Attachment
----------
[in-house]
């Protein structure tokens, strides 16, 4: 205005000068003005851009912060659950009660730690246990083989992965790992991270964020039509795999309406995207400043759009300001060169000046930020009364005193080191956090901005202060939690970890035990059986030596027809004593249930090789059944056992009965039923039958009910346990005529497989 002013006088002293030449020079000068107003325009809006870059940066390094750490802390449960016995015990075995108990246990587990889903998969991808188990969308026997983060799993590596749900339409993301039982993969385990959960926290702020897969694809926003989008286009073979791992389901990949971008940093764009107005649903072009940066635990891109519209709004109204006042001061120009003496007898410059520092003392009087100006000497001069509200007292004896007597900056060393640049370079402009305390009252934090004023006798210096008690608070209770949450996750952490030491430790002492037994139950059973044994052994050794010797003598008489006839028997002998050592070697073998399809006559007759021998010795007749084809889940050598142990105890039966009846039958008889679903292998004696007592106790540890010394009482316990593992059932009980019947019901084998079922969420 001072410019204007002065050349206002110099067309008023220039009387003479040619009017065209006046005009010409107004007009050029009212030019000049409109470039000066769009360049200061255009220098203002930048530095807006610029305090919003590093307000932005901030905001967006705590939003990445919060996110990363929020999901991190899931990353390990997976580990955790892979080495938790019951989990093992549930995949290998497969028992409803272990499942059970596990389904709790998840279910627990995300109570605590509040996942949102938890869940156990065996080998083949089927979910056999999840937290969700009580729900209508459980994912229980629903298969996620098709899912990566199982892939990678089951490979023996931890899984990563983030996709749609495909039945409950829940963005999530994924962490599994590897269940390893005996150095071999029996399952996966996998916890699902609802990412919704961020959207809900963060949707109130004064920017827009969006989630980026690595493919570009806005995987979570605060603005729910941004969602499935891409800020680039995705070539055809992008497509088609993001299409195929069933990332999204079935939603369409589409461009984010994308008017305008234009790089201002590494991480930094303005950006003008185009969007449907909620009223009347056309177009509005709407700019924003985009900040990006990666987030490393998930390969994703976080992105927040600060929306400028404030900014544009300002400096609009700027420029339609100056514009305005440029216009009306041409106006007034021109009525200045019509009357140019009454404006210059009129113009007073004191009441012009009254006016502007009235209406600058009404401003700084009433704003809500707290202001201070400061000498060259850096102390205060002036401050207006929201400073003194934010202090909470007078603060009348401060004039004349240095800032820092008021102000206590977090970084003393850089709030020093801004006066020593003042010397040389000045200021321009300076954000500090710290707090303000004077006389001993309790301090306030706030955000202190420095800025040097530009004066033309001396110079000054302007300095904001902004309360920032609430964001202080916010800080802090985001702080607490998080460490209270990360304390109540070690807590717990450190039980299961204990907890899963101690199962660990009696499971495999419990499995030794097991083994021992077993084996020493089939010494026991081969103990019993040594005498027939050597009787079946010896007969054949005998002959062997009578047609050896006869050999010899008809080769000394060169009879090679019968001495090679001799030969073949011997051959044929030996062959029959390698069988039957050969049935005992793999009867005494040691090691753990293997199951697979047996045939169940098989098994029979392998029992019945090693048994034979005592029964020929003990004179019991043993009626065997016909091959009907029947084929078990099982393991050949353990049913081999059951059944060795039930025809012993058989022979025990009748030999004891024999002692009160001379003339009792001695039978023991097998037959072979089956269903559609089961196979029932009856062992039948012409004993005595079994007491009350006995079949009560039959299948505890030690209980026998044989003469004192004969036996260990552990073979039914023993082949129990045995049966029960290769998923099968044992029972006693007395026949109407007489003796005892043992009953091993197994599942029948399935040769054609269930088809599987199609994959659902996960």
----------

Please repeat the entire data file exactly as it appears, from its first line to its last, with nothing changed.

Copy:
[in-house]
């Protein structure tokens, strides 16, 4: 205005000068003005851009912060659950009660730690246990083989992965790992991270964020039509795999309406995207400043759009300001060169000046930020009364005193080191956090901005202060939690970890035990059986030596027809004593249930090789059944056992009965039923039958009910346990005529497989 002013006088002293030449020079000068107003325009809006870059940066390094750490802390449960016995015990075995108990246990587990889903998969991808188990969308026997983060799993590596749900339409993301039982993969385990959960926290702020897969694809926003989008286009073979791992389901990949971008940093764009107005649903072009940066635990891109519209709004109204006042001061120009003496007898410059520092003392009087100006000497001069509200007292004896007597900056060393640049370079402009305390009252934090004023006798210096008690608070209770949450996750952490030491430790002492037994139950059973044994052994050794010797003598008489006839028997002998050592070697073998399809006559007759021998010795007749084809889940050598142990105890039966009846039958008889679903292998004696007592106790540890010394009482316990593992059932009980019947019901084998079922969420 001072410019204007002065050349206002110099067309008023220039009387003479040619009017065209006046005009010409107004007009050029009212030019000049409109470039000066769009360049200061255009220098203002930048530095807006610029305090919003590093307000932005901030905001967006705590939003990445919060996110990363929020999901991190899931990353390990997976580990955790892979080495938790019951989990093992549930995949290998497969028992409803272990499942059970596990389904709790998840279910627990995300109570605590509040996942949102938890869940156990065996080998083949089927979910056999999840937290969700009580729900209508459980994912229980629903298969996620098709899912990566199982892939990678089951490979023996931890899984990563983030996709749609495909039945409950829940963005999530994924962490599994590897269940390893005996150095071999029996399952996966996998916890699902609802990412919704961020959207809900963060949707109130004064920017827009969006989630980026690595493919570009806005995987979570605060603005729910941004969602499935891409800020680039995705070539055809992008497509088609993001299409195929069933990332999204079935939603369409589409461009984010994308008017305008234009790089201002590494991480930094303005950006003008185009969007449907909620009223009347056309177009509005709407700019924003985009900040990006990666987030490393998930390969994703976080992105927040600060929306400028404030900014544009300002400096609009700027420029339609100056514009305005440029216009009306041409106006007034021109009525200045019509009357140019009454404006210059009129113009007073004191009441012009009254006016502007009235209406600058009404401003700084009433704003809500707290202001201070400061000498060259850096102390205060002036401050207006929201400073003194934010202090909470007078603060009348401060004039004349240095800032820092008021102000206590977090970084003393850089709030020093801004006066020593003042010397040389000045200021321009300076954000500090710290707090303000004077006389001993309790301090306030706030955000202190420095800025040097530009004066033309001396110079000054302007300095904001902004309360920032609430964001202080916010800080802090985001702080607490998080460490209270990360304390109540070690807590717990450190039980299961204990907890899963101690199962660990009696499971495999419990499995030794097991083994021992077993084996020493089939010494026991081969103990019993040594005498027939050597009787079946010896007969054949005998002959062997009578047609050896006869050999010899008809080769000394060169009879090679019968001495090679001799030969073949011997051959044929030996062959029959390698069988039957050969049935005992793999009867005494040691090691753990293997199951697979047996045939169940098989098994029979392998029992019945090693048994034979005592029964020929003990004179019991043993009626065997016909091959009907029947084929078990099982393991050949353990049913081999059951059944060795039930025809012993058989022979025990009748030999004891024999002692009160001379003339009792001695039978023991097998037959072979089956269903559609089961196979029932009856062992039948012409004993005595079994007491009350006995079949009560039959299948505890030690209980026998044989003469004192004969036996260990552990073979039914023993082949129990045995049966029960290769998923099968044992029972006693007395026949109407007489003796005892043992009953091993197994599942029948399935040769054609269930088809599987199609994959659902996960």